User Types Test: Stats and conclusions

Card image User Types Test Stats and conclusions

Andrzej Marczewski

Gamification Expert, author, consultant and designer. I love to write about it, talk about it and bore people to death with it! If you really want to get to know me, check out the About page.

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9 Responses

  1. Ana KlockAna Klock says:

    Hi Andrzej!

    I am a really big fan of your work!
    I am a Master student and my work intends to adapt the gamification based on the user type in an educational adaptive system. For this, I would like to implement this test in the system (I’ve already translated it for Portuguese) but I am not sure about the way the calculation is done. Would you mind sharing the formula?
    Thank you in advance,


  2. Dan HoffmanDan Hoffman says:

    I like your explanation of the connection between intrinsic and extrinsic rewards though I’m struggling with the concept that some players are their just for extrinsic rewards – i.e., the players. I believe all extrinsic rewards are simply a vehicle to enable intrinsic motivators. A badge is just a tangible way to allow the user a sense of accomplishment. Points help them track their progress en route to mastery. Without those items, there would be no end in sight and therefore no opportunity to accept and be proud of progress already made. Even if I’m solely trying to collect as many badges as possible, that’s still an intrinsic motivation for mastery at the game, right?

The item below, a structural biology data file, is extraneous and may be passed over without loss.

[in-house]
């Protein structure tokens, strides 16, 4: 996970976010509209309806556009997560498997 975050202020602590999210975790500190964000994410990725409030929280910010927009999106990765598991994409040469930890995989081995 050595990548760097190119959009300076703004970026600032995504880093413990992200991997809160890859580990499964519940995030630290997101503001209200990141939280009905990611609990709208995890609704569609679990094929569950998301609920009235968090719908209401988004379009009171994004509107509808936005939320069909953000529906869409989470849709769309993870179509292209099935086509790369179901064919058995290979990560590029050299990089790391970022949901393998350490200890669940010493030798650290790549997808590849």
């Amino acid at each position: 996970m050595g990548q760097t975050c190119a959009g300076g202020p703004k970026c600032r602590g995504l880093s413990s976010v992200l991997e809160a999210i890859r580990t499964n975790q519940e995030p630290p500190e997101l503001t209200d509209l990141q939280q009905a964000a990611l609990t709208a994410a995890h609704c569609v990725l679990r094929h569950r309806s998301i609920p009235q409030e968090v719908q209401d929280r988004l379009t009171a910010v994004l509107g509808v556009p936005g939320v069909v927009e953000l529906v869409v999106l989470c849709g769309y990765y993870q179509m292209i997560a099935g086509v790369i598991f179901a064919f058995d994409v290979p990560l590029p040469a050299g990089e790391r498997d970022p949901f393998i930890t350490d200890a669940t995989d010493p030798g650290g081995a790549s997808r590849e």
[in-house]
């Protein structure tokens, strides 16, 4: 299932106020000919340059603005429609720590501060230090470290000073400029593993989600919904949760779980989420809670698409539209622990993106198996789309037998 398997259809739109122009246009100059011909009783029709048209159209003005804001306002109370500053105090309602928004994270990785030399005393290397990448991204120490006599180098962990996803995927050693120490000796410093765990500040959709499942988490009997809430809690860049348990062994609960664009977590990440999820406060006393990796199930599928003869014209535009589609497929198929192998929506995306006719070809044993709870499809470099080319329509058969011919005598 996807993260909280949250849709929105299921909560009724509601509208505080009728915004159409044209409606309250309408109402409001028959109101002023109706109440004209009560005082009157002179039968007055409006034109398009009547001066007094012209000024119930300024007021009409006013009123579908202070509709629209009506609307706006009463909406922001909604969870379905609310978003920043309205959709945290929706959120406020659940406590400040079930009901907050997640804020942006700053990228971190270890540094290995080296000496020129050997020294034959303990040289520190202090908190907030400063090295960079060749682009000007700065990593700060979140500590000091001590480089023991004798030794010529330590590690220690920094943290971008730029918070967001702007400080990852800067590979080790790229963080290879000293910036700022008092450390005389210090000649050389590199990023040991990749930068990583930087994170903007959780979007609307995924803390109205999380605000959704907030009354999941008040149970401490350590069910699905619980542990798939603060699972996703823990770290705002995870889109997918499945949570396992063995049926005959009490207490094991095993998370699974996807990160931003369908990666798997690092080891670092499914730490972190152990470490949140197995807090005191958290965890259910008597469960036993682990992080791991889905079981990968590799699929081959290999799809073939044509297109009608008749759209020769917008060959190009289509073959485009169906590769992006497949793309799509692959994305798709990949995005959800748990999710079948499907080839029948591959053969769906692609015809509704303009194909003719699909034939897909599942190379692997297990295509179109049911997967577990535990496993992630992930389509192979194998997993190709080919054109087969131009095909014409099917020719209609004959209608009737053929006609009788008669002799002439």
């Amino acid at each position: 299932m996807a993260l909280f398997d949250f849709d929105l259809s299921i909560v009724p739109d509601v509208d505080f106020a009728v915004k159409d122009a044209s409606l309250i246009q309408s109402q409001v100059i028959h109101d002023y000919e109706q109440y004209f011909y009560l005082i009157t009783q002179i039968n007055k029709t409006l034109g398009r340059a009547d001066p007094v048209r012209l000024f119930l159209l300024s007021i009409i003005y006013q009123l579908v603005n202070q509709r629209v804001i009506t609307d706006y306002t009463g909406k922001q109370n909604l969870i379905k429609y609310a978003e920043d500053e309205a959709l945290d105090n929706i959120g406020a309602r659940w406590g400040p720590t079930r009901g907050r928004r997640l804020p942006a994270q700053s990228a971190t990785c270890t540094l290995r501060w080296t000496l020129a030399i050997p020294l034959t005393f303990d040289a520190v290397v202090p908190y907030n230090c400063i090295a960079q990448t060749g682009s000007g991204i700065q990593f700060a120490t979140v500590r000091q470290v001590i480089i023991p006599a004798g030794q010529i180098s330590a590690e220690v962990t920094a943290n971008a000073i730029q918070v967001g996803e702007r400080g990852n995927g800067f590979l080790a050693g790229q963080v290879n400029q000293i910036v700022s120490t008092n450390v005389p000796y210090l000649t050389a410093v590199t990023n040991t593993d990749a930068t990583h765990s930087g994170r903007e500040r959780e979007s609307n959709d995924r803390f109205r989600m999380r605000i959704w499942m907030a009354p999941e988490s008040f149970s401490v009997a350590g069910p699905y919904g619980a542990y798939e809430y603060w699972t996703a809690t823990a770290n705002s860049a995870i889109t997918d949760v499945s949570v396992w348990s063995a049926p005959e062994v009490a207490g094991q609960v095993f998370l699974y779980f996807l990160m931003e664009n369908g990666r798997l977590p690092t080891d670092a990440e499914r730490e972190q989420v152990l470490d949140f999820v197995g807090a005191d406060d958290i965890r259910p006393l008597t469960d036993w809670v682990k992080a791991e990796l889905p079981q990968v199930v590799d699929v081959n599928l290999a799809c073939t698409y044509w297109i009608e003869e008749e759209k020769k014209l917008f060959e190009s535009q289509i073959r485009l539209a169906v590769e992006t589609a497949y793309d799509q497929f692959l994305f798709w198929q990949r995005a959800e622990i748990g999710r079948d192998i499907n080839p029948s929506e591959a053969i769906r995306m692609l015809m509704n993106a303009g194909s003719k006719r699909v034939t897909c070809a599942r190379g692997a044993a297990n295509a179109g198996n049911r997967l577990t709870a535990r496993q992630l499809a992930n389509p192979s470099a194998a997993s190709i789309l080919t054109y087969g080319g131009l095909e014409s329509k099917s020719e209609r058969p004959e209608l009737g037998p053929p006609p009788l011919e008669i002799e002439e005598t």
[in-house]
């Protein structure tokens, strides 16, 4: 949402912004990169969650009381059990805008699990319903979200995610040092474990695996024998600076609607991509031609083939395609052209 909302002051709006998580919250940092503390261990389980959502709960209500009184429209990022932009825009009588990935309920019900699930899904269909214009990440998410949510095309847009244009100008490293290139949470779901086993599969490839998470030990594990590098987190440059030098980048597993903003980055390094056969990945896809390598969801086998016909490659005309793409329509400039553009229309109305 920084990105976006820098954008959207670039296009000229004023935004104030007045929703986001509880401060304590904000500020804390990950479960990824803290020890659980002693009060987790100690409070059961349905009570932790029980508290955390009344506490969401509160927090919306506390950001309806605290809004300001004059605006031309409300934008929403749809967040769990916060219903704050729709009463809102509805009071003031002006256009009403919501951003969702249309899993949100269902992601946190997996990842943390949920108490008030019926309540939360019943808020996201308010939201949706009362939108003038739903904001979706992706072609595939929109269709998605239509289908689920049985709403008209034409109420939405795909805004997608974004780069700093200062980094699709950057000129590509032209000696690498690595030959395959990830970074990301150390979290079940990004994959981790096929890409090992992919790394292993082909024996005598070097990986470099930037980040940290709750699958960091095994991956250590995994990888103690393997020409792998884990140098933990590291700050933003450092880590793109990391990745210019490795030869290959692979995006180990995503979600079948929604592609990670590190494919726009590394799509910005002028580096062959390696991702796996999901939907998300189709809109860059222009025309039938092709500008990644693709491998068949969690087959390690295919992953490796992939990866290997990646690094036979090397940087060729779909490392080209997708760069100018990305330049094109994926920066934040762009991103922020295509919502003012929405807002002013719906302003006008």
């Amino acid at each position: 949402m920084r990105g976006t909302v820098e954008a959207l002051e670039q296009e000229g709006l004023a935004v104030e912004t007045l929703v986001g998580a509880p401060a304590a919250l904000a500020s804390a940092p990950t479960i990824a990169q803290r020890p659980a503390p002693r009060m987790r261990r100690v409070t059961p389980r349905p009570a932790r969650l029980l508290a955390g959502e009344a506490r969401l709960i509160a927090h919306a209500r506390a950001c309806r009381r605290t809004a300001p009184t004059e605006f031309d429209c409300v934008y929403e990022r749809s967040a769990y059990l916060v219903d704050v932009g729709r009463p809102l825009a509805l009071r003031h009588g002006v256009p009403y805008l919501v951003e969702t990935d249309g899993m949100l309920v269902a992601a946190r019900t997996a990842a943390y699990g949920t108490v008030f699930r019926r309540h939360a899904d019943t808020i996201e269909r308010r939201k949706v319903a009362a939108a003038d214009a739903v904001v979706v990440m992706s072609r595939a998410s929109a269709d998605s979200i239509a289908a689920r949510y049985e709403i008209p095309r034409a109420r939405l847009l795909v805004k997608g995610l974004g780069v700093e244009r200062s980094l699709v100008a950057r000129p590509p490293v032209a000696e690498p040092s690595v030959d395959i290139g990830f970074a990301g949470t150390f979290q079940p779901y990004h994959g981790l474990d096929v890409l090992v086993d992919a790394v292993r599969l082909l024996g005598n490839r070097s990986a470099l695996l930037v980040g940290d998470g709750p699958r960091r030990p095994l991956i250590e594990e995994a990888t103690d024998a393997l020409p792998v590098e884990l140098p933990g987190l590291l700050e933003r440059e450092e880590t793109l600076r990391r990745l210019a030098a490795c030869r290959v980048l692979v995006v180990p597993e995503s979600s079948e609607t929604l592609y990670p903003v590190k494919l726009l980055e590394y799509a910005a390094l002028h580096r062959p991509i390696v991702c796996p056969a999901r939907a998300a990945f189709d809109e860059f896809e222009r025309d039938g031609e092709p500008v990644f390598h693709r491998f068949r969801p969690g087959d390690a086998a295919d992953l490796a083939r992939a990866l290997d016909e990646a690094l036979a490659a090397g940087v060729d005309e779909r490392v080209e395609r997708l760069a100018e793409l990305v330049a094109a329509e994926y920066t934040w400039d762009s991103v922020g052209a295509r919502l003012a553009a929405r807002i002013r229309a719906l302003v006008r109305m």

Granted, an exception would be if those points can be exchanged for real world goods/services in which case that person might be exclusively motivated to earn points for a future purchase.

    • Hi

      The point is that not everyone needs to track progress. I don’t answer questions on quora to get told I’m great or see a reward. I do it because I hope it helps people.

      Points and the like are definitely a good marker of progress, yes. However, more commonly they are used as an incentive to perform an action. There is very likely no reason for me to click the like button on an article I have not interest in. However, if I like collecting badges and points – then maybe I will click it to rank up. Yes, there is ultimatly some intrinsic personal reading for that – but the motivation is still coming from this extrinsic means. I’m not clicking the butting because I want to click the button, I’m clicking it because I want the reward. That can be hard to sustain.

  3. yudashkaiyudashkai says:

    Haha, nice work. But with 6 more user-types that does not replace the previous 9, the context does get more complex, even though the goal is to simplify, haha 😉

    I’m working on pieces that introduce your player types, but I don’t know where to start now with a limited burst of info 😛

    • Haha. I knew you would comment. 😉

      Ok. Intrinsic types and extrinsic types don’t change. They are still fine. Number 9 is the disruptor – so you can ignore that in your motivations.